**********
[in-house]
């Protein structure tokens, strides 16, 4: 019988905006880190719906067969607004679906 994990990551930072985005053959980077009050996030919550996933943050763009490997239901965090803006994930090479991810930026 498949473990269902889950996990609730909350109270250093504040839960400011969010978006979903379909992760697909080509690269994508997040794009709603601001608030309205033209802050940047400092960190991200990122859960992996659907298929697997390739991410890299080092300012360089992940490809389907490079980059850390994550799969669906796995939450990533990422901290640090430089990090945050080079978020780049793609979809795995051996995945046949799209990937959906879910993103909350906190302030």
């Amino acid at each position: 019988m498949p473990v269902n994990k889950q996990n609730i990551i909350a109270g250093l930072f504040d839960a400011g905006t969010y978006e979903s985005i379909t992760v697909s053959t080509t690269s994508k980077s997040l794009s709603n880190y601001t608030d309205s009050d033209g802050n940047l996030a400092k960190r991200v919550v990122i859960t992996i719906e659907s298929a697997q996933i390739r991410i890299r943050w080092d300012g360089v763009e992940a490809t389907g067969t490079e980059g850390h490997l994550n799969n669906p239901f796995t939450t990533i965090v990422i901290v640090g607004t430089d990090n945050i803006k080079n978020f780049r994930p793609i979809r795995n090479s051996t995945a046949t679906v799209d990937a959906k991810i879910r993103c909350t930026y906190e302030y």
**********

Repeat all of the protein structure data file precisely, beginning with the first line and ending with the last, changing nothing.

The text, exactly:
[in-house]
């Protein structure tokens, strides 16, 4: 019988905006880190719906067969607004679906 994990990551930072985005053959980077009050996030919550996933943050763009490997239901965090803006994930090479991810930026 498949473990269902889950996990609730909350109270250093504040839960400011969010978006979903379909992760697909080509690269994508997040794009709603601001608030309205033209802050940047400092960190991200990122859960992996659907298929697997390739991410890299080092300012360089992940490809389907490079980059850390994550799969669906796995939450990533990422901290640090430089990090945050080079978020780049793609979809795995051996995945046949799209990937959906879910993103909350906190302030």
């Amino acid at each position: 019988m498949p473990v269902n994990k889950q996990n609730i990551i909350a109270g250093l930072f504040d839960a400011g905006t969010y978006e979903s985005i379909t992760v697909s053959t080509t690269s994508k980077s997040l794009s709603n880190y601001t608030d309205s009050d033209g802050n940047l996030a400092k960190r991200v919550v990122i859960t992996i719906e659907s298929a697997q996933i390739r991410i890299r943050w080092d300012g360089v763009e992940a490809t389907g067969t490079e980059g850390h490997l994550n799969n669906p239901f796995t939450t990533i965090v990422i901290v640090g607004t430089d990090n945050i803006k080079n978020f780049r994930p793609i979809r795995n090479s051996t995945a046949t679906v799209d990937a959906k991810i879910r993103c909350t930026y906190e302030y």